For the industry responsible for bringing Vladimir Horowitz and Andre Previn into the living room, all of 1986--which marked some of the highest sales ever--has been one long Christmas-shopping season.
And it's the technological breakthrough represented by the compact disc that's responsible for all this good cheer.
So far as the $150-million classical records industry is concerned, the advent of the CD marked the renaissance of this once-moribund business: the format's emergence is sparking renewed interest of consumers, energizing new activity on the part of comatose record labels and invigorating the artist-and-repertory departments of the largest companies.
In 1985-86, classical CDs accounted for fully 20% of the total CD market--a figure markedly different from classical's 7% share of total record/tape/CD sales--and industry executives cite the technology's arrival as the main spur behind a 15% sales jump in 1985.
Yet, in spite of the specter of newer technologies--such as digital audio taping (DAT)--threatening the instant dominance of the CD, no one in the industry seems concerned about the possible downside of the emphatically positive response given the new kid on the block: namely, being left holding the technological bag when something even newer (and more in demand) comes along. "(CDs) are here to stay," said Thomas Z. Shepard, MCA Classics head. "Classical consumers have traditionally demanded quality, and finally we're able to supply them with that in quantity. There's no evidence that this demand will change anytime soon."
At this stage, most industry executives believe the CD--with its convenience, capacity and flexibility, to say nothing of its sound--represents the cutting edge of retail technology, and almost every label which can afford to do so has swung behind the new format with a firm and uniform step.
This is especially true for classical records' "Big Five"--Angel, CBS Masterworks, DGG, London and Philips--who together account for the overwhelming majority of the artists currently recording, the product itself and the impetus to adopt new technologies. And the label heads with whom Calendar spoke say their companies have cast their lots--and future profits--emphatically with the CD.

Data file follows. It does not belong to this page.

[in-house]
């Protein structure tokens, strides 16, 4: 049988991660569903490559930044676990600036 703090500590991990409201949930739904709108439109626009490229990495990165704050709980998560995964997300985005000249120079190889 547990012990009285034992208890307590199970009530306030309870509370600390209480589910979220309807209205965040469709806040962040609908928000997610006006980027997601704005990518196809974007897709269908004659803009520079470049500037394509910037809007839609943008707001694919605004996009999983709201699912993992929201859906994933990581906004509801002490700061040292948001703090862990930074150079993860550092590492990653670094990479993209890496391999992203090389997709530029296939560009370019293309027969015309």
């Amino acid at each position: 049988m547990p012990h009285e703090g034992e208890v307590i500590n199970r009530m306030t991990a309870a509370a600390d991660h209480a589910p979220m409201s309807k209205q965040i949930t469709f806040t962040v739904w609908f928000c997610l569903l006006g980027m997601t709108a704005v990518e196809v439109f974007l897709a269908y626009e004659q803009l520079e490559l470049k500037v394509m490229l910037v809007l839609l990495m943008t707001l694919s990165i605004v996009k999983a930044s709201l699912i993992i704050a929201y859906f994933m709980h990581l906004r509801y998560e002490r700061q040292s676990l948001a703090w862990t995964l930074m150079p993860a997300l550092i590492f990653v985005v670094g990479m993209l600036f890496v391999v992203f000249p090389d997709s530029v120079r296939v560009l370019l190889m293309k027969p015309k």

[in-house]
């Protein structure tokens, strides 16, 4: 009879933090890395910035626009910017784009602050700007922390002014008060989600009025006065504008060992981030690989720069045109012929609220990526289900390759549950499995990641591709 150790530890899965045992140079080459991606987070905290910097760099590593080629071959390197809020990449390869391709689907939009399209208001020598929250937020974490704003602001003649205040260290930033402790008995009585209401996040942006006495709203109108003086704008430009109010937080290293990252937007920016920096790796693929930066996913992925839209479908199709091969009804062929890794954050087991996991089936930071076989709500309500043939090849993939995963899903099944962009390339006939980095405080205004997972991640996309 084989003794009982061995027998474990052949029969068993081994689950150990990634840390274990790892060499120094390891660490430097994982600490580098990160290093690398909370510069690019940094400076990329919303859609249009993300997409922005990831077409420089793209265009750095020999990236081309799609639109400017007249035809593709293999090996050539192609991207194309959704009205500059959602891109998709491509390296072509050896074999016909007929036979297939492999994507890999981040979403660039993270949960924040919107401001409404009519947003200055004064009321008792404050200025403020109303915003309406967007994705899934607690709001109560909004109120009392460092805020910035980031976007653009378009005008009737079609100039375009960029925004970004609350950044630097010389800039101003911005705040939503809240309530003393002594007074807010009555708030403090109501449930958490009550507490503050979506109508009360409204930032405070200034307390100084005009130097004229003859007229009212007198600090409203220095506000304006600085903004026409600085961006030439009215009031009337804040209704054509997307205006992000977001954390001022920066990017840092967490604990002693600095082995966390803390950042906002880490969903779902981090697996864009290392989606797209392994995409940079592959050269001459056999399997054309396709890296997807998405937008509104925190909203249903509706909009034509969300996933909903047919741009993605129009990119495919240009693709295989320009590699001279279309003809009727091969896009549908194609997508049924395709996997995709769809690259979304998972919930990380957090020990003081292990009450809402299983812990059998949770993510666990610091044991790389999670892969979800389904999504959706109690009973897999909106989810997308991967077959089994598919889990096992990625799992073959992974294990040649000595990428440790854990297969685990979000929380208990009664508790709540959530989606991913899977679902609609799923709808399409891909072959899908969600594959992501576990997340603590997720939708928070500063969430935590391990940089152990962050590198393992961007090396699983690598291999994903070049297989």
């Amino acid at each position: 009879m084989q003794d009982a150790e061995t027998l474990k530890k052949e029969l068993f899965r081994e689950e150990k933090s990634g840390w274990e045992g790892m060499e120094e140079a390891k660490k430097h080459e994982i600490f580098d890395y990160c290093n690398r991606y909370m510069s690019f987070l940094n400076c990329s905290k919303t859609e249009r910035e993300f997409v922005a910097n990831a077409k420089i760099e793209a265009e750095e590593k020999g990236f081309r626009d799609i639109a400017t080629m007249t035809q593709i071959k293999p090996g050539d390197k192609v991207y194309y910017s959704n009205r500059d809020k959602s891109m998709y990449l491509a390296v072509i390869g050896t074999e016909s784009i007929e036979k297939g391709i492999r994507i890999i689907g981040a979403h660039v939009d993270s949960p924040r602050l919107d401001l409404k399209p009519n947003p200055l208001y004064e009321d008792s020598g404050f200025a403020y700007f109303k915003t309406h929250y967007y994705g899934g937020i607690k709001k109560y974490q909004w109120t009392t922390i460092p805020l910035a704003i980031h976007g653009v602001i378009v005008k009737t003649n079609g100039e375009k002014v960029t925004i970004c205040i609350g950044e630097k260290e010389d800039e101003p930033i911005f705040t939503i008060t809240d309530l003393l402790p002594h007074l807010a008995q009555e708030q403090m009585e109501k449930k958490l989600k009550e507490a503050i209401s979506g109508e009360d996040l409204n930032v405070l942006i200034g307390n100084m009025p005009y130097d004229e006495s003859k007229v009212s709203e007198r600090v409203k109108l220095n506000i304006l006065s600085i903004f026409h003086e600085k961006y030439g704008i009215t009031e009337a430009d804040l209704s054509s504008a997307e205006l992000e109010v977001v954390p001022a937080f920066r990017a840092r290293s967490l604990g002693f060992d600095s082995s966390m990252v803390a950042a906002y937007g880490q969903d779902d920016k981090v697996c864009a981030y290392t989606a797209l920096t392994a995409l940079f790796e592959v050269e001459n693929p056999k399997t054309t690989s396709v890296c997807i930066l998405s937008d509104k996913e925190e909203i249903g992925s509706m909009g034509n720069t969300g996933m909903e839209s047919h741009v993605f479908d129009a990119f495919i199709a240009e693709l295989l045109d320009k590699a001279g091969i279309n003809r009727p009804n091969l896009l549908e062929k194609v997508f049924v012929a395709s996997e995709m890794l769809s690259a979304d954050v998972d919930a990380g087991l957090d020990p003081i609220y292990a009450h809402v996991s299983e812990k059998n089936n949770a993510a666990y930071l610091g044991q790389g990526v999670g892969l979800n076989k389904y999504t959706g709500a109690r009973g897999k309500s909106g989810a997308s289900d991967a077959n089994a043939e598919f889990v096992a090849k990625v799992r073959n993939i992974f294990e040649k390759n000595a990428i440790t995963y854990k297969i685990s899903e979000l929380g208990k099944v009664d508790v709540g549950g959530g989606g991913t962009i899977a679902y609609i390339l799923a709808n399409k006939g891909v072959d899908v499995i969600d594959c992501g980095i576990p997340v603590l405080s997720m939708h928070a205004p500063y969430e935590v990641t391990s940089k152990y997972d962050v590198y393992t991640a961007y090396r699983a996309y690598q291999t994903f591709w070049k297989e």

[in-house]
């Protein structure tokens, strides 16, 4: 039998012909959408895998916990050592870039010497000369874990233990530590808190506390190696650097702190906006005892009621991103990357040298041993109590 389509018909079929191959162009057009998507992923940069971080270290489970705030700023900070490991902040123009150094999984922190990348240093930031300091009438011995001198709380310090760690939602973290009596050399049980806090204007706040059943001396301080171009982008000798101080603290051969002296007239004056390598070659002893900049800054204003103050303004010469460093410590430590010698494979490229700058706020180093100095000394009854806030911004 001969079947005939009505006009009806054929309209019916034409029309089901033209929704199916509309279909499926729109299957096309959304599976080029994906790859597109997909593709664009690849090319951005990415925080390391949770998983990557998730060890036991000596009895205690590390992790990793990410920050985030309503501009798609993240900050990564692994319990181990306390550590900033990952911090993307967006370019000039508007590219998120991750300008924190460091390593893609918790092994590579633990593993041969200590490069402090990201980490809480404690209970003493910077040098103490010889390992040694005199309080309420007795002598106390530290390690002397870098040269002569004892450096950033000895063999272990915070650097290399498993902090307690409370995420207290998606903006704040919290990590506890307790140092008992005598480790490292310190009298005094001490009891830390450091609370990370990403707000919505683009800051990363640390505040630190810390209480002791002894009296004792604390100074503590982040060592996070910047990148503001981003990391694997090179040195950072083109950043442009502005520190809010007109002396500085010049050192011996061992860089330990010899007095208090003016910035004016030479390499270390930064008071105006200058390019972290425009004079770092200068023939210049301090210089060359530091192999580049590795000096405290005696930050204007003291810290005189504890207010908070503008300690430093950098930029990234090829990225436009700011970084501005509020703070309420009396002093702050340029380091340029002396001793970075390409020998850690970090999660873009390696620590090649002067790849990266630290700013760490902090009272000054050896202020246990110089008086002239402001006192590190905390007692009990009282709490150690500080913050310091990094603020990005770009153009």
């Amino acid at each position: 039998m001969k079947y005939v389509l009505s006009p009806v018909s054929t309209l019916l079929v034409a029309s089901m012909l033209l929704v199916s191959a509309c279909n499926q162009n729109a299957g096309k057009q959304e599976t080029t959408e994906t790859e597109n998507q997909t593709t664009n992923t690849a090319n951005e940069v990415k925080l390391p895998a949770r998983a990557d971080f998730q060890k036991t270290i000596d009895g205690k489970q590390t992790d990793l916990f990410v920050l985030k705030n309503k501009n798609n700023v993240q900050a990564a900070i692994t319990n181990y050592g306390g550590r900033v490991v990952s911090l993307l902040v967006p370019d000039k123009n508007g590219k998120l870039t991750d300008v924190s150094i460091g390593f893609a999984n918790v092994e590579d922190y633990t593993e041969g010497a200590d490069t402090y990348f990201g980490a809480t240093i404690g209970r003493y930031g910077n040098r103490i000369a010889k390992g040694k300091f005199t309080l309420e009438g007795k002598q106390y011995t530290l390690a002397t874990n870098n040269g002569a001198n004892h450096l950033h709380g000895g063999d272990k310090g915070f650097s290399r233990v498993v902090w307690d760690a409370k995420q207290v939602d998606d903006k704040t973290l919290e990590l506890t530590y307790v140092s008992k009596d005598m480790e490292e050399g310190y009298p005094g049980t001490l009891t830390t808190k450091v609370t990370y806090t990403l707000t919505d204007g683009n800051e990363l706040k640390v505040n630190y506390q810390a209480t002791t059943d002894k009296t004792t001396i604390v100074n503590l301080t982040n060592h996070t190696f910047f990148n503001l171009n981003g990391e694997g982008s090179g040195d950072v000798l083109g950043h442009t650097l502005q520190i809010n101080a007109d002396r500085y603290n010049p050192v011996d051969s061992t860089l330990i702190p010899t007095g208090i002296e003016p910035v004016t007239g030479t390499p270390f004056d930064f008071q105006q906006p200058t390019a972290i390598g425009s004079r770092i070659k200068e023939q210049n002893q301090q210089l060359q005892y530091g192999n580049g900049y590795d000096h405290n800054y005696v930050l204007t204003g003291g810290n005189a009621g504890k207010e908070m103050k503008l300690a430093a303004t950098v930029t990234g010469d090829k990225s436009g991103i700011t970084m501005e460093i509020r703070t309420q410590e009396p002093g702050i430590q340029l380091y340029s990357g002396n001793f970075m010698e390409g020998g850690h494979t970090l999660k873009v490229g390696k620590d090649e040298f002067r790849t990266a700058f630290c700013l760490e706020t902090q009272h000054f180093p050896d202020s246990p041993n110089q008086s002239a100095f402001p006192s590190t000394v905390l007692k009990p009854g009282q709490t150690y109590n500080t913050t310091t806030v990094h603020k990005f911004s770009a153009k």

"Technology has always been a strong consideration for us," said Nancy Zannini, vice president in charge of Philips Classics. "Therefore, the CD figures to be a very important aspect of our plans. We're cutting down LP production pretty severely, although as long as people want them, we'll make them. But CDs are replacing cassettes in cars and LPs at home, so we're moving very strongly in that direction."
Zannini added that CDs account for about 55% of Philips' total dollar sales, and she predicted that that figure would rise to "right around 70%" within the next decade. Amsterdam-based Philips is now busily reissuing classic mono (but digitally re-mastered) recordings made in the 1940s by conductor Willem Mengelberg and the Concertgebouw Orchestra--and issuing them only in CD.
"These discs are pretty much for the specialist, and it's our perception that the specialist has already committed to the CD format," Zannini said.
Since Philips is one arm of the giant Polygram distribution system--DGG and London are the other two--that company's production schedule is closely mirrored by those of the other two. Differences arise in terms of repertory, artists and size of catalogue, but all three labels, according to figures published in Billboard magazine, are heavily committed to the CD format: both DGG and London anticipate increasing the CD portion of their total output 65% or 70% by 1991.
Bonnie Barrett at CBS Masterworks said all of her label's 1987 releases--some 70 titles in all--will be available simultaneously in CD, LP and cassette formats, and added executives at CBS "have the feeling that CDs will eventually eclipse LPs, but we insist on keeping the latter in the product mix. There are just too many consumers out there who haven't switched over." Right now the label's CD stake stands at "around 50%" and will increase an unspecified amount over the next five years.
Barrett added that CBS is also scouring its sizable back catalogue for "historical" material to digitally re-master and issue on CDs, such as Leonard Bernstein's initial Mahler symphony cycle with the New York Philharmonic and conductor Bruno Walter's many recordings for the label. These, like Philips' Mengelberg recordings, will be issued solely on CD.
But for all the plans of the major labels regarding CD, none of them seem to take DAT or any other looming technology into account. Most are flatly dismissive--"DAT is way in the future; it's like a space station for us," said a CBS executive who asked not to be identified--or are observing the situation very carefully, as Polygram president Guenther Hensler is doing.